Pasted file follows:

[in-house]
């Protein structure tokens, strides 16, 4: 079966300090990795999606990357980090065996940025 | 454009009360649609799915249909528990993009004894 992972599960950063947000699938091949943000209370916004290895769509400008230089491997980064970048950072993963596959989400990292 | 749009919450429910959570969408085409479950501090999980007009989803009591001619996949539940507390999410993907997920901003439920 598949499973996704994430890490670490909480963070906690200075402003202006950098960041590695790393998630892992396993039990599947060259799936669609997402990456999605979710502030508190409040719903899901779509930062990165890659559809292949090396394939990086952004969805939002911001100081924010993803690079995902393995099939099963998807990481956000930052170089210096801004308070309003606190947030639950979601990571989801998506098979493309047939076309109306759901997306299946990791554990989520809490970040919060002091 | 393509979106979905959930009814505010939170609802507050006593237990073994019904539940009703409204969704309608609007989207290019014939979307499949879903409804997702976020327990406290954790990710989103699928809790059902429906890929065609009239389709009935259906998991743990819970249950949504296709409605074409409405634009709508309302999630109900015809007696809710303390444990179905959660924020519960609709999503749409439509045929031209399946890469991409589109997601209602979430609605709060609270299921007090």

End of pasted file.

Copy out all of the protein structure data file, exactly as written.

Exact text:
[in-house]
């Protein structure tokens, strides 16, 4: 079966300090990795999606990357980090065996940025 | 454009009360649609799915249909528990993009004894 992972599960950063947000699938091949943000209370916004290895769509400008230089491997980064970048950072993963596959989400990292 | 749009919450429910959570969408085409479950501090999980007009989803009591001619996949539940507390999410993907997920901003439920 598949499973996704994430890490670490909480963070906690200075402003202006950098960041590695790393998630892992396993039990599947060259799936669609997402990456999605979710502030508190409040719903899901779509930062990165890659559809292949090396394939990086952004969805939002911001100081924010993803690079995902393995099939099963998807990481956000930052170089210096801004308070309003606190947030639950979601990571989801998506098979493309047939076309109306759901997306299946990791554990989520809490970040919060002091 | 393509979106979905959930009814505010939170609802507050006593237990073994019904539940009703409204969704309608609007989207290019014939979307499949879903409804997702976020327990406290954790990710989103699928809790059902429906890929065609009239389709009935259906998991743990819970249950949504296709409605074409409405634009709508309302999630109900015809007696809710303390444990179905959660924020519960609709999503749409439509045929031209399946890469991409589109997601209602979430609605709060609270299921007090």